Academic journal article The Mailer Review

Fighters and Writers

Academic journal article The Mailer Review

Fighters and Writers

Article excerpt

"At Corinth two temples stood side by side, the temple of Violence and the temple of Necessity."

--Albert Camus, "The Minotaur" (1939)

A BANNER HANGING ON A WALL at Gleason's Gym testifies to boxing's enduring appeal for writers. The Brooklyn boxing institution takes its motto--"Now, whoever has courage and a strong and collected spirit in his breast let him come forward, lace on the gloves and put up his hands"--from Virgil. From antiquity to the present, writers have been fascinated by humans fighting, seeing in the sport something akin to their own efforts. Appropriately, two contending views of the sport emerged. In the red corner stand those who see meetings between nearly naked and practically unprotected combatants as simple and straightforward pursuits of victory through the unmediated imposition of their wills. Writers like to see them as symbolic of their own lonely quests after the elusive truth. In the blue corner are those who see fights as far more complex endeavors fraught with meaning and metaphorical possibilities. Rather than immediately comprehensible physical contests, fights are primarily mental challenges. Far from being basic and true, boxing involves trickery and deception. In one camp, boxing is free of artifice; in the other, it is full of it.

Jose Torres, a boxer turned writer, takes the latter view. The former world light heavyweight champion relishes describing boxing as a game of intelligence, cunning, deception and confidence. Some of his favorite boxing stories involve Muhammad Ali, a boxer with special appeal for writers. After he retired from the ring, Torres became one of the many authors (such as Murray Kempton, Norman Mailer, George Plimpton, Ishmael Reed, Wole Soyinka, Gay Talese, Hunter S. Thompson and Tom Wolfe) to write about Ali. Long after committing them to print, Torres continued to tell his Ali stories very much like he did in Sting Like a Bee, which he co-authored with sportswriter Bert Sugar.

The first time I met Torres he was with Paul Johnson, a former club fighter who later became chairman of the Boxers Organizing Committee, a group set up to form a union for professional boxers. Johnson set the stage for his friend to tell some of his favorite stories by recounting a time when the two were speaking together at a university. Paul had been telling students about what he then thought of as the fundamental honesty at the heart of boxing. Torres interrupted him.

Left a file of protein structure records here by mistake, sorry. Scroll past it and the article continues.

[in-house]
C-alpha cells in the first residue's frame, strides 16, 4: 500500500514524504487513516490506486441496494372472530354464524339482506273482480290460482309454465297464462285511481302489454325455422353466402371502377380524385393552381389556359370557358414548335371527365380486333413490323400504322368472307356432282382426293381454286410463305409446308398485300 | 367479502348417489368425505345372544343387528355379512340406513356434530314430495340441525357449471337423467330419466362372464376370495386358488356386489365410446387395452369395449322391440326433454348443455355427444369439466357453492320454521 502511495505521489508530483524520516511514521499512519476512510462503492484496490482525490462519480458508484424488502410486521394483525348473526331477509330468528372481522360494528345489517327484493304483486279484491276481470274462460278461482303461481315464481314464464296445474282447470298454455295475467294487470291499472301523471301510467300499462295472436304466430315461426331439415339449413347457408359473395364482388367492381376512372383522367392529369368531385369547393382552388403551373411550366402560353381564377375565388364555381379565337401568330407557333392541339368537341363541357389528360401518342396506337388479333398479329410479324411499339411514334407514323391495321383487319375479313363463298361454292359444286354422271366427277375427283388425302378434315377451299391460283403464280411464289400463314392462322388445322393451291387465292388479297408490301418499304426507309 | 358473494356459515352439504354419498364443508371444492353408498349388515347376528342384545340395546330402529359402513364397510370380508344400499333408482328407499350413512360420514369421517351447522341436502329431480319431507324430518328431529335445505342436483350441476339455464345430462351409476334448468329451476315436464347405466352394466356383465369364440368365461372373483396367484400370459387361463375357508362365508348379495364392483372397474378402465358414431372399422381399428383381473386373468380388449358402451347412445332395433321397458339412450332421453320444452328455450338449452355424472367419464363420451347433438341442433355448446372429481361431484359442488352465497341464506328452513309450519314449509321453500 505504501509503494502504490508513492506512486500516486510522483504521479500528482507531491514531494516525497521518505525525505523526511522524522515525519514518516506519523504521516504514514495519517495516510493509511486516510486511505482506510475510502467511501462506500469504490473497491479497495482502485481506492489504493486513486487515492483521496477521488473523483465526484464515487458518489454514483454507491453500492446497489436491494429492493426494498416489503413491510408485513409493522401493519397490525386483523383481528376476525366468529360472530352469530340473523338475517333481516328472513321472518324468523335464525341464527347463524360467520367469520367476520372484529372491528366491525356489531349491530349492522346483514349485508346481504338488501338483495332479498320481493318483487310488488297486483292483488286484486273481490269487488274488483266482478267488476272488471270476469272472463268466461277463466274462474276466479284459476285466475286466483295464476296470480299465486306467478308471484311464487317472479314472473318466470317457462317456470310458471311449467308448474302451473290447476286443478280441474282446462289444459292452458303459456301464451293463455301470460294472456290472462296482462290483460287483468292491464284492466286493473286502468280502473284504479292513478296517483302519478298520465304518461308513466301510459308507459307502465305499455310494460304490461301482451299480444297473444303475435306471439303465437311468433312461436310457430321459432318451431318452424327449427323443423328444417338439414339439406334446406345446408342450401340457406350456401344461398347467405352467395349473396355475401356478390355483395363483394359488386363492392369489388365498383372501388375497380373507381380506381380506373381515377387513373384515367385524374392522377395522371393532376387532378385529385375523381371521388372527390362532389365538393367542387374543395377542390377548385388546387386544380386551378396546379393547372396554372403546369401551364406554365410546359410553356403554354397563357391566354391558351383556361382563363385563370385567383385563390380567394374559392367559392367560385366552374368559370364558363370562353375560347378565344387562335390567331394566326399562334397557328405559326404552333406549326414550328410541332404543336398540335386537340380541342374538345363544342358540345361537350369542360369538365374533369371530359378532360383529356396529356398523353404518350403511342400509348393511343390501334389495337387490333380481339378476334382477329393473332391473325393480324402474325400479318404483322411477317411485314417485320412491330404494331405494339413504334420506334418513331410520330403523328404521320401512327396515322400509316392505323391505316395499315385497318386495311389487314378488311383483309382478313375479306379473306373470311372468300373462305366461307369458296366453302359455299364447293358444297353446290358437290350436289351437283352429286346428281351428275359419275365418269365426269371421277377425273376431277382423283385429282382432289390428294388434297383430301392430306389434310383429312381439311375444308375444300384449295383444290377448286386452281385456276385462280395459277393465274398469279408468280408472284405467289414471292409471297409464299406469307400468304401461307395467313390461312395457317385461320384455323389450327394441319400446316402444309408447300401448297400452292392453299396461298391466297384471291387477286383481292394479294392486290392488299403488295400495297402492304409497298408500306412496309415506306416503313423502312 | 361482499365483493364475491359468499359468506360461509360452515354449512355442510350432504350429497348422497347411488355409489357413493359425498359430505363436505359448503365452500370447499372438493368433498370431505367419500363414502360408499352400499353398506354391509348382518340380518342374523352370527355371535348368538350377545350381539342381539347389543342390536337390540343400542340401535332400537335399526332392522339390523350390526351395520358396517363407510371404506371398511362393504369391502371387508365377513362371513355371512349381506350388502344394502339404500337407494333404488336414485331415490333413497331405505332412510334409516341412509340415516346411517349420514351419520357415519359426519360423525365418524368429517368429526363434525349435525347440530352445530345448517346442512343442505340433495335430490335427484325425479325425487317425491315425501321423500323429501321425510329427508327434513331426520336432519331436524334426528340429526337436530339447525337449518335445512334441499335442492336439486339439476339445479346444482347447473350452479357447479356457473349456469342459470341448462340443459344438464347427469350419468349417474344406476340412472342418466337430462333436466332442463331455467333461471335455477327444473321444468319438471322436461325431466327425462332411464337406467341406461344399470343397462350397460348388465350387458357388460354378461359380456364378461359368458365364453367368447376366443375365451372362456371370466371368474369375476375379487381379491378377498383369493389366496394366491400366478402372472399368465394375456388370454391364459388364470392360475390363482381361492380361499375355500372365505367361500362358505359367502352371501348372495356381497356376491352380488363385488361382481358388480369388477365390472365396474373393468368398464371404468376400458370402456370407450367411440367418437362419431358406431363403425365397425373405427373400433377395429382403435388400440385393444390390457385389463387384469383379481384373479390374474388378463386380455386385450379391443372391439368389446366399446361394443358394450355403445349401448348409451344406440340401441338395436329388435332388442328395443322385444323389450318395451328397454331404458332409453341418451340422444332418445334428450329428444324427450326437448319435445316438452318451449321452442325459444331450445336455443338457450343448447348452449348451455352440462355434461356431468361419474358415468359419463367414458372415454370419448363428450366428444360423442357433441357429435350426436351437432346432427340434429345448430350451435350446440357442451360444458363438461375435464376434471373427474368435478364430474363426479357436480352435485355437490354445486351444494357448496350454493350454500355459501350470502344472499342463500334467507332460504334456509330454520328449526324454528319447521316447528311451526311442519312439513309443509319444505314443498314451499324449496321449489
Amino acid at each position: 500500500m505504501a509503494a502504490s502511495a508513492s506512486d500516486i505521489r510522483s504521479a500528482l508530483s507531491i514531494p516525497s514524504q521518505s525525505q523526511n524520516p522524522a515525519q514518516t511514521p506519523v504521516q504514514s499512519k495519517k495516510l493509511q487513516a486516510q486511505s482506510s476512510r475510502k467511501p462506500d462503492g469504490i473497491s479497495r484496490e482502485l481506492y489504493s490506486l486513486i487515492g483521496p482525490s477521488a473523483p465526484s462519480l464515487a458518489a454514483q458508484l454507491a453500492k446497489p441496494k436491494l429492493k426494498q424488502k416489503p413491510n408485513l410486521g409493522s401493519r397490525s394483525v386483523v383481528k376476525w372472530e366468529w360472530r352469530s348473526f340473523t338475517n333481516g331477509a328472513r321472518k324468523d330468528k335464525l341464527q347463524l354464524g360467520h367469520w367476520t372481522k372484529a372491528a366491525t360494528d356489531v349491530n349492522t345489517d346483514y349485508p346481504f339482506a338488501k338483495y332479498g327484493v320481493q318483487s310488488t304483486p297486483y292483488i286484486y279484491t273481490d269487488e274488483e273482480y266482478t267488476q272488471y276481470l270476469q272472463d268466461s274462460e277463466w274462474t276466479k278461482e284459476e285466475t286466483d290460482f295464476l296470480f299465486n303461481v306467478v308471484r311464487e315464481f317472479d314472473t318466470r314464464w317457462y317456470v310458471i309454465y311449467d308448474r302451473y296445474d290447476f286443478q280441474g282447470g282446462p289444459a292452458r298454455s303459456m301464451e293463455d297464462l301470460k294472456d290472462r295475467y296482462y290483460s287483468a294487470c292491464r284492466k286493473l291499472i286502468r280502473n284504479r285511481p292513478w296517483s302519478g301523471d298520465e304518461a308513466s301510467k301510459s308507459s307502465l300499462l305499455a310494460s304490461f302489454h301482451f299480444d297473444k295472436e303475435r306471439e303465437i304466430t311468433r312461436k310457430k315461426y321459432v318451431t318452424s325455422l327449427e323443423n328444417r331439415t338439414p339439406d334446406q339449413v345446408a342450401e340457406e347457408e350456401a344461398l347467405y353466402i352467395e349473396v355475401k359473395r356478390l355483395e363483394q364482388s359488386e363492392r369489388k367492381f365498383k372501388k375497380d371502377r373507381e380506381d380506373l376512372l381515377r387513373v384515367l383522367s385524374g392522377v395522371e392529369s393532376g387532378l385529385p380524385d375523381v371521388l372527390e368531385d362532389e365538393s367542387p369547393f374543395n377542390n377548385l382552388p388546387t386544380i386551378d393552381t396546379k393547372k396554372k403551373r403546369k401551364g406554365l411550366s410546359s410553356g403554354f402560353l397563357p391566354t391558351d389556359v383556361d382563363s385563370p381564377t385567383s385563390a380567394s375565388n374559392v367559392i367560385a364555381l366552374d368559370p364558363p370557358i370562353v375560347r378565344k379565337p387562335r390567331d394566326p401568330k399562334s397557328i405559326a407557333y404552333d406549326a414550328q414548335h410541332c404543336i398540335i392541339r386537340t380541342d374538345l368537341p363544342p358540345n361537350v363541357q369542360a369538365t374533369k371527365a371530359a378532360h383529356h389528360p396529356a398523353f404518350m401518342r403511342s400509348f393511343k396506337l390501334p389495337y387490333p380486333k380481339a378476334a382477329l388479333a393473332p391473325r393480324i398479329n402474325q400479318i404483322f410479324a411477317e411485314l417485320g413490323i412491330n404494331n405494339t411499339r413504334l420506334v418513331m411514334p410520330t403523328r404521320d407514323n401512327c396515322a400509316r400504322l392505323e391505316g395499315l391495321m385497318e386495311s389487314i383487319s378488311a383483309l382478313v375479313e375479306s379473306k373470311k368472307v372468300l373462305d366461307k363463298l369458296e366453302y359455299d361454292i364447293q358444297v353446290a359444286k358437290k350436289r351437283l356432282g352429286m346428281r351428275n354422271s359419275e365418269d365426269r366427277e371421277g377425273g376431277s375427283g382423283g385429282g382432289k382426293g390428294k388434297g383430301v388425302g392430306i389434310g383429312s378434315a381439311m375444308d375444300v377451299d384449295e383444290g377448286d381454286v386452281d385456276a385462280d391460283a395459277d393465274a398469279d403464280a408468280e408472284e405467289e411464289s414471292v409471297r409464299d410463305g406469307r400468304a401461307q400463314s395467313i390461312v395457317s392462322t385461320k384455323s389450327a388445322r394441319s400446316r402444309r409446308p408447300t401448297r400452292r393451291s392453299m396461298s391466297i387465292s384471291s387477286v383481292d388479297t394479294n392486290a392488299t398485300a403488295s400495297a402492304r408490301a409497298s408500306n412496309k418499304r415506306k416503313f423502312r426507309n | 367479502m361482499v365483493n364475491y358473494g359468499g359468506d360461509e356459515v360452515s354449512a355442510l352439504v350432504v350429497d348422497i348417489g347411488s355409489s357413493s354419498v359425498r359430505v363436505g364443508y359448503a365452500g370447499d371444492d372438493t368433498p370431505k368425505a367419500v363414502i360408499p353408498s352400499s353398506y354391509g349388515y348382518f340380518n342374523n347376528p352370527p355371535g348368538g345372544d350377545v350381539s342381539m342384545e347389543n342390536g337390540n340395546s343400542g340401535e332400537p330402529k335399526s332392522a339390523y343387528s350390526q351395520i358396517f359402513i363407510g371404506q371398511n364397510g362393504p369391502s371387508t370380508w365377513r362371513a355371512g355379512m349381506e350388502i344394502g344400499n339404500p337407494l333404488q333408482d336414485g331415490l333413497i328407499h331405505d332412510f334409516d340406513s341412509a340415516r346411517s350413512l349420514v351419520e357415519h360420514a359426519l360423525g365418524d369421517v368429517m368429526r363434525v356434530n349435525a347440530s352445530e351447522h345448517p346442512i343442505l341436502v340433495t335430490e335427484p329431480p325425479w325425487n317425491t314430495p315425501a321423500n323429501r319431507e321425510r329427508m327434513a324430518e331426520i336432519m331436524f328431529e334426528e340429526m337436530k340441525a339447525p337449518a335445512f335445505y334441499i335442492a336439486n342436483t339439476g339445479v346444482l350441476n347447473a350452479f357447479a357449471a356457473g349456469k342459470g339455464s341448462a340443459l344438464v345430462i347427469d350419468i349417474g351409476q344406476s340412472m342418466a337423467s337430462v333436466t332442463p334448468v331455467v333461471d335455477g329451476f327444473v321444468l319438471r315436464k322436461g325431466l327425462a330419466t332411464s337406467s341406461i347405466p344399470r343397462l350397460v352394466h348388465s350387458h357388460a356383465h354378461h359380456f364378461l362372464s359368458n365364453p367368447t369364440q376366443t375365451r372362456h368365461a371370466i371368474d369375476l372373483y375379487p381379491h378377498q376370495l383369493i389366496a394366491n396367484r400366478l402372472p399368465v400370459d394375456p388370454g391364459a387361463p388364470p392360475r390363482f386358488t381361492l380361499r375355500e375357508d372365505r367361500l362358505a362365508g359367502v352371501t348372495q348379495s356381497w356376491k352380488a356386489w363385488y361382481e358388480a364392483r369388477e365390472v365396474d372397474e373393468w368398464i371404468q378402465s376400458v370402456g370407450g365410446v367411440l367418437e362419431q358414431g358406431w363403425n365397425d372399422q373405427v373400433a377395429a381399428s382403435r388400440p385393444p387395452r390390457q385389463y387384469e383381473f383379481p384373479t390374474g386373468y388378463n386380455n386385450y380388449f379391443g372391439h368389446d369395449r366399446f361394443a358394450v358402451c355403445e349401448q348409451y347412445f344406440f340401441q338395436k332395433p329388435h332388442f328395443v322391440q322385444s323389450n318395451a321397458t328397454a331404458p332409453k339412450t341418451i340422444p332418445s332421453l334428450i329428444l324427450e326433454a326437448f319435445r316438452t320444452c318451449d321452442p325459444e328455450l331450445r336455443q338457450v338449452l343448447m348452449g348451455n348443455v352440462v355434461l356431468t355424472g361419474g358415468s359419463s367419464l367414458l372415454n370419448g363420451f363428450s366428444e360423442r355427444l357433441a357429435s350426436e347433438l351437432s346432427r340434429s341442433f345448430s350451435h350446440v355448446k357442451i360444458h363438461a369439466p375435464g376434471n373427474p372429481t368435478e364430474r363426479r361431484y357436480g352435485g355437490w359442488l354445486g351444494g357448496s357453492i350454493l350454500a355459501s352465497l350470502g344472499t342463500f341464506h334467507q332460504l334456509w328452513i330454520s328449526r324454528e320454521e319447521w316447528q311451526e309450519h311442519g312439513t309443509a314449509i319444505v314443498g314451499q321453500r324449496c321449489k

"Boxers are liars," he said.

Torres believes that boxing is "not really a contest of physical ability." He elaborated his ideas in a subsequent meeting: "I felt it was a contest always of character and intelligence. And I always felt what made a champion and an ordinary fighter was that, the character, the will to win, more than the physicality. Because when you are up there, among the best, the physicality is the same." Torres takes evident pleasure in explaining why Ali was not the greatest boxer, but was a genius in the ring. Doing so affords him the opportunity to recall fond memories of Ali and legendary trainer Cus D'Amato while also illustrating his point about boxers being liars. In his book on Ali, he starts the story with D'Amato, the guide to three world champions: Floyd Patterson, Torres himself, and Mike Tyson. "[Ali] is not a good fighter, so says D'Amato, much less a great fighter. But he is champion of the world. Which, believing Cus, and I do, makes Ali a genius.... " He continues, in virtually the same words he spoke to me decades after the 1971 book appeared:

 
   Ali is not a great fighter in the conventional sense that Sugar Ray 
   Robinson, Willie Pep and Joe Louis were. Each of these fighters 
   knew every punch and every move and added some tricks to the book, 
   that unwritten book whose teachings are passed on from gym to gym 
   and are the nearest thing we have to our own culture. … 
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